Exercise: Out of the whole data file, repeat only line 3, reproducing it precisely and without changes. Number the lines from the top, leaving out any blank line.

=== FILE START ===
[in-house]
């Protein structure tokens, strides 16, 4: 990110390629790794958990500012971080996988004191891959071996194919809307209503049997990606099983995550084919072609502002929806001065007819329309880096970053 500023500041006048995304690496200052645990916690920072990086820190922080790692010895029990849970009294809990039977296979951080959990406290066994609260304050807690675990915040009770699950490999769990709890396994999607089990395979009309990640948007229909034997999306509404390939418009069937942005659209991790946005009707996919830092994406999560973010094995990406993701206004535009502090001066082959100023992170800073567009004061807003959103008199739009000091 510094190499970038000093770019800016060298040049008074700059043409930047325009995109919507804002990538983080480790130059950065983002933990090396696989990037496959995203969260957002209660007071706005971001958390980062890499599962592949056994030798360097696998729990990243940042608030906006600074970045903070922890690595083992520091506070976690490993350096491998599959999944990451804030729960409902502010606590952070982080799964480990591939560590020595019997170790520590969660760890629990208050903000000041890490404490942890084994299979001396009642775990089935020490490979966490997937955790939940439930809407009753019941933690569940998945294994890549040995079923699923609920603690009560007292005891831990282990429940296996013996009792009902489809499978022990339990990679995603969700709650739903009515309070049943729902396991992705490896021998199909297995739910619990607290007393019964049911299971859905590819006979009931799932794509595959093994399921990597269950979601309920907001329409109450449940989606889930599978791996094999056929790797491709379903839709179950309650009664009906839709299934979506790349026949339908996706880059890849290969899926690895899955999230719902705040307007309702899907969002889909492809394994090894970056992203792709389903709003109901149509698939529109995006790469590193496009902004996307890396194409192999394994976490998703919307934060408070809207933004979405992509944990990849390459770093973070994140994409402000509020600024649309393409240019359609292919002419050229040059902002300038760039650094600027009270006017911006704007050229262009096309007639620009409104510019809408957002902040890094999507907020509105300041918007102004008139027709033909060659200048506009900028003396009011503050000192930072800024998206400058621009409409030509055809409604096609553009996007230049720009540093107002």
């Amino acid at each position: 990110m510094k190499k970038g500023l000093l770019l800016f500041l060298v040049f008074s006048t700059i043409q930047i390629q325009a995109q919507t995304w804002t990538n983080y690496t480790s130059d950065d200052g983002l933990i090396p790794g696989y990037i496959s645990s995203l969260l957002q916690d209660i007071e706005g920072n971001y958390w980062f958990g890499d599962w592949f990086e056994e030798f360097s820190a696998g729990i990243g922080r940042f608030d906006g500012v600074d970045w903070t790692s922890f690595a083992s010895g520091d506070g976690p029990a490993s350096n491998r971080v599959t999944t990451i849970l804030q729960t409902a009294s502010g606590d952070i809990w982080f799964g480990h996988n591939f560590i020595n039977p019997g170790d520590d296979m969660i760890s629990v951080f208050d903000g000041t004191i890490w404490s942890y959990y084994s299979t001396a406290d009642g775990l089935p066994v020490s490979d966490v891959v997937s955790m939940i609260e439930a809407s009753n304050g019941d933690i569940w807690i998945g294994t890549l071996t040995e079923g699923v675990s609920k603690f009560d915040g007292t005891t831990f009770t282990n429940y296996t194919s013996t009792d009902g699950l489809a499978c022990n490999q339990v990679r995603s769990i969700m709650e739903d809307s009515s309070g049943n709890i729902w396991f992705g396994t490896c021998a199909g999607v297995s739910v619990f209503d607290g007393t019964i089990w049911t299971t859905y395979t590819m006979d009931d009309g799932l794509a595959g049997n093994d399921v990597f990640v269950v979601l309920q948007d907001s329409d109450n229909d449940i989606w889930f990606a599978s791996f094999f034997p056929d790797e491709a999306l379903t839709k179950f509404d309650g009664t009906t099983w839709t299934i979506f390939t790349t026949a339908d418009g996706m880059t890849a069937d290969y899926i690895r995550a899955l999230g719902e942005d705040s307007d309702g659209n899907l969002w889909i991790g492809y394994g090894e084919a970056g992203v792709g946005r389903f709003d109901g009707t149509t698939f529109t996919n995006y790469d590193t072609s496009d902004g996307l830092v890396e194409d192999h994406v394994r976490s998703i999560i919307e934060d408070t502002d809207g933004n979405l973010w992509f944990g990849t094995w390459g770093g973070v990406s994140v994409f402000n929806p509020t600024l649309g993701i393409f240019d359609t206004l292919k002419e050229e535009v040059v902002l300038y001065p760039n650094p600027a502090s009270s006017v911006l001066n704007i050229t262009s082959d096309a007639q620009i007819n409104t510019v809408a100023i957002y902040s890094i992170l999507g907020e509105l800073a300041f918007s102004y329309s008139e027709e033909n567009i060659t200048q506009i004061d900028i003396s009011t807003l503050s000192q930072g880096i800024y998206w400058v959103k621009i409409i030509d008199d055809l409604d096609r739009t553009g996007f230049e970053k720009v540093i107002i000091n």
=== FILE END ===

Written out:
């Amino acid at each position: 990110m510094k190499k970038g500023l000093l770019l800016f500041l060298v040049f008074s006048t700059i043409q930047i390629q325009a995109q919507t995304w804002t990538n983080y690496t480790s130059d950065d200052g983002l933990i090396p790794g696989y990037i496959s645990s995203l969260l957002q916690d209660i007071e706005g920072n971001y958390w980062f958990g890499d599962w592949f990086e056994e030798f360097s820190a696998g729990i990243g922080r940042f608030d906006g500012v600074d970045w903070t790692s922890f690595a083992s010895g520091d506070g976690p029990a490993s350096n491998r971080v599959t999944t990451i849970l804030q729960t409902a009294s502010g606590d952070i809990w982080f799964g480990h996988n591939f560590i020595n039977p019997g170790d520590d296979m969660i760890s629990v951080f208050d903000g000041t004191i890490w404490s942890y959990y084994s299979t001396a406290d009642g775990l089935p066994v020490s490979d966490v891959v997937s955790m939940i609260e439930a809407s009753n304050g019941d933690i569940w807690i998945g294994t890549l071996t040995e079923g699923v675990s609920k603690f009560d915040g007292t005891t831990f009770t282990n429940y296996t194919s013996t009792d009902g699950l489809a499978c022990n490999q339990v990679r995603s769990i969700m709650e739903d809307s009515s309070g049943n709890i729902w396991f992705g396994t490896c021998a199909g999607v297995s739910v619990f209503d607290g007393t019964i089990w049911t299971t859905y395979t590819m006979d009931d009309g799932l794509a595959g049997n093994d399921v990597f990640v269950v979601l309920q948007d907001s329409d109450n229909d449940i989606w889930f990606a599978s791996f094999f034997p056929d790797e491709a999306l379903t839709k179950f509404d309650g009664t009906t099983w839709t299934i979506f390939t790349t026949a339908d418009g996706m880059t890849a069937d290969y899926i690895r995550a899955l999230g719902e942005d705040s307007d309702g659209n899907l969002w889909i991790g492809y394994g090894e084919a970056g992203v792709g946005r389903f709003d109901g009707t149509t698939f529109t996919n995006y790469d590193t072609s496009d902004g996307l830092v890396e194409d192999h994406v394994r976490s998703i999560i919307e934060d408070t502002d809207g933004n979405l973010w992509f944990g990849t094995w390459g770093g973070v990406s994140v994409f402000n929806p509020t600024l649309g993701i393409f240019d359609t206004l292919k002419e050229e535009v040059v902002l300038y001065p760039n650094p600027a502090s009270s006017v911006l001066n704007i050229t262009s082959d096309a007639q620009i007819n409104t510019v809408a100023i957002y902040s890094i992170l999507g907020e509105l800073a300041f918007s102004y329309s008139e027709e033909n567009i060659t200048q506009i004061d900028i003396s009011t807003l503050s000192q930072g880096i800024y998206w400058v959103k621009i409409i030509d008199d055809l409604d096609r739009t553009g996007f230049e970053k720009v540093i107002i000091n």